Toronto-based photographer Kotama Bouabane has an incredibly poignant series called “Melting Words.” The ice letters form typical break-up phrases, with their indelible messages transcending the medium’s own impermanence.
“日々の音色 (Hibi no neiro)” is the name of this new music video for the band SOUR, directed by Japanese designer/art director/video guy Masashi Kawamura. The amount of choreography involved in this video, which is comprised of clips of fans shot on their webcams, is so staggering I don’t know how they possibly could have done it…but I also don’t know how they could have faked it. After the jump, more work from Kawamura, who’s done a lot of other cool, clever stuff in various mediums.
Above is an image capture from Alice and Kev, a project from British game design student Robin Burkinshaw. The project, presented as a frequently updated blog, tracks the lives of a homeless father and daughter family Burkinshaw created in the Sims 3. She guides the two characters as little as possible, instead relying on AI and their set personality traits (the father is insane, while the daughter is compassionate). The amount of conflict created by these two characters is on par with pretty much any soap opera – and despite being completely artificial computer game characters, the humanity of them is plainly evident in the entries’ comments, in which readers express sympathy for various characters and contempt for others.
True True True owner and designer Sam de Groot hails from The Netherlands. I purchased And yet, and yet…(four short bittersweet reflections by Dutch writer Nescio–all written between 1914 and 1943) and Andy de Fiets: Letter to Robin Kinross (22-year-old Andy de Fiets, on the verge of graduating from his graphic design studies, writes to his hero: Hyphen Press publisher Robin Kinross). After the jump are spreads from Letter to Robin Kinross and picture of the knick knacks I asked Sam to send. Ahh…I love snail mail!
July’s shirt of the month is an ultra-limited edition shirt with a one-of-a-kind color way & printing process we are calling “B/D Yoga Vintage.” With only 25 units ever made, this shirt will definitely sell out quickly! The shirt image of a playfully levitating yogi has been printed without a white base to give it a lovingly-faded appearance. It looks like your favorite shirt, without having to wear & wash it 200 times to get the same effect. Once gone, this shirt will not be reprinted–so pick up yours ASAP!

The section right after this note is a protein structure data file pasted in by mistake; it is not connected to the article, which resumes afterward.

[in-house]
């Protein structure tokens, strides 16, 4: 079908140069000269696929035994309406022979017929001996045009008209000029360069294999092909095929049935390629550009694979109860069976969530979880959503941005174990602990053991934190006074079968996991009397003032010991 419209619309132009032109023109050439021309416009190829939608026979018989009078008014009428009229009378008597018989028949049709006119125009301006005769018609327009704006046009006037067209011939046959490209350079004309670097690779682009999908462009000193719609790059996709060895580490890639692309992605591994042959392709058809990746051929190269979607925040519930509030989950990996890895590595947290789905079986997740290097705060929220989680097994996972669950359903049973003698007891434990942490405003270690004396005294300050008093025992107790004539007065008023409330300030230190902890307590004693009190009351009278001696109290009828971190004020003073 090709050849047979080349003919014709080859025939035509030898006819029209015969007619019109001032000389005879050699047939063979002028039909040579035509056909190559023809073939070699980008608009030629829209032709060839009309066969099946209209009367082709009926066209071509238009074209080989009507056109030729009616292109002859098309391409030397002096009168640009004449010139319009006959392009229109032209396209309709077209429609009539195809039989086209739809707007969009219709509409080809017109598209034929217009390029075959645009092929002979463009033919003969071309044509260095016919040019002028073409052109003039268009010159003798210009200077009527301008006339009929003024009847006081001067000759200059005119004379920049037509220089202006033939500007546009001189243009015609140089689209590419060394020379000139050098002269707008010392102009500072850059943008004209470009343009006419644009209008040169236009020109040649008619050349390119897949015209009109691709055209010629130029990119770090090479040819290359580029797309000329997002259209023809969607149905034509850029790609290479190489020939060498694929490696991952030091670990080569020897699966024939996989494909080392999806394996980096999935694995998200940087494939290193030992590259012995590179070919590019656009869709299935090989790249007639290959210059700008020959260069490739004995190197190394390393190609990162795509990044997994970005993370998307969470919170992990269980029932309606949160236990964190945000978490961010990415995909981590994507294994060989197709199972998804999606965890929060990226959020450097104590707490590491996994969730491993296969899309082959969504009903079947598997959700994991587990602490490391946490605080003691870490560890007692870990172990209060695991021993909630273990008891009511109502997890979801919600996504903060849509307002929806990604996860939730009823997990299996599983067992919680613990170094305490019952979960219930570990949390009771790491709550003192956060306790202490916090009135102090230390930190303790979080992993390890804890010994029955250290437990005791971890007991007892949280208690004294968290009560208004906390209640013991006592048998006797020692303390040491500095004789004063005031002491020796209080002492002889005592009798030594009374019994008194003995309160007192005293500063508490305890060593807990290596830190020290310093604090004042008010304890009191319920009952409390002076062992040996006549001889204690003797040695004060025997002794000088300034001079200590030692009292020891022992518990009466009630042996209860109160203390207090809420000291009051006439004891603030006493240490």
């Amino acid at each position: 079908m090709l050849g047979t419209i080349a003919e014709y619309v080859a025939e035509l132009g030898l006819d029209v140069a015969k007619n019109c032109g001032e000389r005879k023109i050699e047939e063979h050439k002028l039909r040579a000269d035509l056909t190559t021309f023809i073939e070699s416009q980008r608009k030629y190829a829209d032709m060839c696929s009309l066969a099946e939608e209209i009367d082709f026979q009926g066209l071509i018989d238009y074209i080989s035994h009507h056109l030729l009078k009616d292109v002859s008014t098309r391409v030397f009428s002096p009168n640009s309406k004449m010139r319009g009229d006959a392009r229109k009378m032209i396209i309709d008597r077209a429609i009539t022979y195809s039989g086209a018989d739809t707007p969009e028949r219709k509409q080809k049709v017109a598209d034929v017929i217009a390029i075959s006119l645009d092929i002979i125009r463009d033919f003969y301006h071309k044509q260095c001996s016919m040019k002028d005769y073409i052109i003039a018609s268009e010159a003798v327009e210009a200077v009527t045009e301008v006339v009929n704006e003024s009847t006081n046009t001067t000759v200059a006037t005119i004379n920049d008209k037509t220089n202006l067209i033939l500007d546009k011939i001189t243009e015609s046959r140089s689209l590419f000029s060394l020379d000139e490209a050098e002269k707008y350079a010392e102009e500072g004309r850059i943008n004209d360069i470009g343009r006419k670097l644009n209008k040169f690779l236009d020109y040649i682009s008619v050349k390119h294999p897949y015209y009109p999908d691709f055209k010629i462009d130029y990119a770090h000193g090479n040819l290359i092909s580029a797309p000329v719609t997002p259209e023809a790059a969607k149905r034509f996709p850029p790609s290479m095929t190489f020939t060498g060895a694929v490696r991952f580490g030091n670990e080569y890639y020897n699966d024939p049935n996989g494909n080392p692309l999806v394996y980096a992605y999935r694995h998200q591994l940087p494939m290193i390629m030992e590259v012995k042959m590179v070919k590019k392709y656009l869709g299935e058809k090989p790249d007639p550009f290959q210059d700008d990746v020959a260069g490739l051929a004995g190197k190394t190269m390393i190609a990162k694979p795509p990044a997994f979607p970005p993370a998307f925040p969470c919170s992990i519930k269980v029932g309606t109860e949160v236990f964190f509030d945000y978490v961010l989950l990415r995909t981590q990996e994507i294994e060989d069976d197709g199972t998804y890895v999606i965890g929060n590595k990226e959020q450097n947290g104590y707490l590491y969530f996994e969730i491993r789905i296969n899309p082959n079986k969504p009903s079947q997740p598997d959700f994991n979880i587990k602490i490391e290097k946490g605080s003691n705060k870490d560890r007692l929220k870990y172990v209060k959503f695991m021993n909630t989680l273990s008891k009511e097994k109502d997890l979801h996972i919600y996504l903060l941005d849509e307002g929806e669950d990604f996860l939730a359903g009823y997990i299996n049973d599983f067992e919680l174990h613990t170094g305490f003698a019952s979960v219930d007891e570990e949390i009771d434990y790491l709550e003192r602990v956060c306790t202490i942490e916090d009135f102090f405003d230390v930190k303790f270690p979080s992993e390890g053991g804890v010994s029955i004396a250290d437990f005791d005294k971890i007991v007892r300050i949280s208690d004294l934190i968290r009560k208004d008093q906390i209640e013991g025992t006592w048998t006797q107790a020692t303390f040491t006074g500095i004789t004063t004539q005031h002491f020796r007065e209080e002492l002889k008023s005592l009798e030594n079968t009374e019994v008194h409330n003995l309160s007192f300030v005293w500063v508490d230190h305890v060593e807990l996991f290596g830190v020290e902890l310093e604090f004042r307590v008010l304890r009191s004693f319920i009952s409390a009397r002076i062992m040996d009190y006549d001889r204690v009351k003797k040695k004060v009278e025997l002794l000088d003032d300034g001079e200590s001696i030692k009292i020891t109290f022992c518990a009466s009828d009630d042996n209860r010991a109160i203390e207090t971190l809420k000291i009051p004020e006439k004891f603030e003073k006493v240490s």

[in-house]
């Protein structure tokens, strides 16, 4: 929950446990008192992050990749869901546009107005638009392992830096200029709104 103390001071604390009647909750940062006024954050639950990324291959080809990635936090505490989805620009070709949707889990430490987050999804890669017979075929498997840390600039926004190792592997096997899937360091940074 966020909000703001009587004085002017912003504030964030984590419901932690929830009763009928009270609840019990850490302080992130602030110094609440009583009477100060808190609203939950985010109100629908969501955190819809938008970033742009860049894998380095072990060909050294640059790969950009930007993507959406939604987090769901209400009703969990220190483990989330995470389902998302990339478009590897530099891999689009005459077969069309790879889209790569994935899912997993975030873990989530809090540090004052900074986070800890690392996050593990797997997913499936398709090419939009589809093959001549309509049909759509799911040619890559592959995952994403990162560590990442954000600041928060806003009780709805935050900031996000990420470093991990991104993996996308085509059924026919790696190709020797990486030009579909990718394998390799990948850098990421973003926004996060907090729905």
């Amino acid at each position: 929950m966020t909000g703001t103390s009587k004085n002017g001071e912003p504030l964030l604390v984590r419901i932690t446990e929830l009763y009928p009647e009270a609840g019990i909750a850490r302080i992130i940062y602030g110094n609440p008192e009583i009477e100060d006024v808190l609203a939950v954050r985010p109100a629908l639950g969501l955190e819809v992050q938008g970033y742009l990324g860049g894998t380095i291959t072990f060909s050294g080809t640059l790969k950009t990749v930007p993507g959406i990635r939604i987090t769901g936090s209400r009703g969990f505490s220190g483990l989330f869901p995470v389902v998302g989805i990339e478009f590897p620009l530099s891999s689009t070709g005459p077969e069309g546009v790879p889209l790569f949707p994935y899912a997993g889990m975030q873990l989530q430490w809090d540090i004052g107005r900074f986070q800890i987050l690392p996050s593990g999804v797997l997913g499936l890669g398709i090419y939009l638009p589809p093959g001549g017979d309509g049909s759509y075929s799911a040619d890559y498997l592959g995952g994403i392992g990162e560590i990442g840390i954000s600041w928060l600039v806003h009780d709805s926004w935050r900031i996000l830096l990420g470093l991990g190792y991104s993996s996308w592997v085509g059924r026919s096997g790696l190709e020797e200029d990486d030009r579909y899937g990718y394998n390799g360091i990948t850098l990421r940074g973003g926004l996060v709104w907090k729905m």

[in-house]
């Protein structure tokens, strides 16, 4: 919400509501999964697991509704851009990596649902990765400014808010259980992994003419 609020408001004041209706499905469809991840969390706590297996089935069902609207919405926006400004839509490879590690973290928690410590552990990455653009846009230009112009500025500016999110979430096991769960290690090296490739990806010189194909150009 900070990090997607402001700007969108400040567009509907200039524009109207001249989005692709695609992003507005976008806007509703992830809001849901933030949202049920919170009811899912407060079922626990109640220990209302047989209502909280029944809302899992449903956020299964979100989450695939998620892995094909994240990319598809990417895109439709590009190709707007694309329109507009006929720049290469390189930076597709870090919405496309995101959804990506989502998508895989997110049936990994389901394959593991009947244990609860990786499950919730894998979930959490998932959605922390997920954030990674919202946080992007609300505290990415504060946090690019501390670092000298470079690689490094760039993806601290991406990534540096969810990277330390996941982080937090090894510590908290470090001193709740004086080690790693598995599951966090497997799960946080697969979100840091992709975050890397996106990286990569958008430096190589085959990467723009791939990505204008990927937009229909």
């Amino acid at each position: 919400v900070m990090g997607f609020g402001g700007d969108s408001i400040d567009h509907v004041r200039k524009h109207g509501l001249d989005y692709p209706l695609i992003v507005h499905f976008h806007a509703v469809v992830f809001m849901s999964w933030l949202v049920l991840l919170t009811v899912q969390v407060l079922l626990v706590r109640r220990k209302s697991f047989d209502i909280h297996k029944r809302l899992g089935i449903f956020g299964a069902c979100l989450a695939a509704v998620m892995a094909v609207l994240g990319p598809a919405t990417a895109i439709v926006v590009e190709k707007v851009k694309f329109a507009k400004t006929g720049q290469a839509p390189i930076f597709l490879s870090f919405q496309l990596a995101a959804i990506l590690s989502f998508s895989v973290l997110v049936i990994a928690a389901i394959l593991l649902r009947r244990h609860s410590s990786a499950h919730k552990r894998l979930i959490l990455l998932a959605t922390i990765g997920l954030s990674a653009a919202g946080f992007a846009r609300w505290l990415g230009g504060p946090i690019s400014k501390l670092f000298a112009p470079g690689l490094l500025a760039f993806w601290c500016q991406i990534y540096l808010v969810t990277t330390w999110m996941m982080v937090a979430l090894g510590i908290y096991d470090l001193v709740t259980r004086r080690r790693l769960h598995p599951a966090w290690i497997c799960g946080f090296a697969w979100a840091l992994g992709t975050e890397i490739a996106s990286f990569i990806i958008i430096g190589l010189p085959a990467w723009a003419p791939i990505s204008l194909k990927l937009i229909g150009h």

July’s shirt of the month is an ultra-limited edition shirt with a one-of-a-kind color way & printing process we are calling “B/D Yoga Vintage.” With only 25 units ever made, this shirt will definitely sell out quickly! The shirt image of a playfully levitating yogi has been printed without a white base to give it a lovingly-faded appearance. It looks like your favorite shirt, without having to wear & wash it 200 times to get the same effect. Once gone, this shirt will not be reprinted–so pick yours up ASAP at the Beautiful/Decay Online Shop!
Stacy Kranitz focuses on the multidimensional character of Leni Riefenstahl, whose focused vision and murky set of morals greatly inspired Kranitz. These grey areas spoke to her desire to understand people beyond the constraints of good vs. evil.
During Pennsylvania’s yearly reenactments of the Battle of the Bulge, Kranitz portrays Leni Riefenstahl and behaves with soldiers as she would. Kranitz examines how the photograph documents and shapes history, since much of our conception of history is based on images. The 500 reenactors base the authenticity of their looks on images and, in particular, on Riefenstahl’s film Triumph of the Will. Kranitz focuses on how these historical images have been filtered through both the media and propaganda, becoming history as generations pass and memories fade. Photographs and film become the dominant forces that shape the public imagination.
I’m back with another fantastic documentary from my netflix archives. I give you The Nomi Song!
Looks like an alien, sings like a diva – Klaus Nomi was one of the 1980s’ most profoundly bizarre characters. He was a cult figure in the New Wave underground scene, a genuine counter tenor who sang pop music like opera and brought opera to club audiences and made them like it. He was a performer with a “look” so strong, that his first audiences went wild before he even opened his mouth. Klaus presented himself as “the perfect video star” yet his star burned out just before the mass explosion of MTV. On the verge of international fame as a singer, he became instead one of the first gay artists to die of AIDS. In the end, his recorded output consists of re-reissues, in various forms, of only two LP’s and a live album. For those who do know him, the reaction he provoked was so strong, that he is still unforgettable, even 20 years after his death. Even now, Klaus is somehow still winning new fans among those too young to have known him when he was alive. And a quick check of the Internet reveals that all his records are still being sold.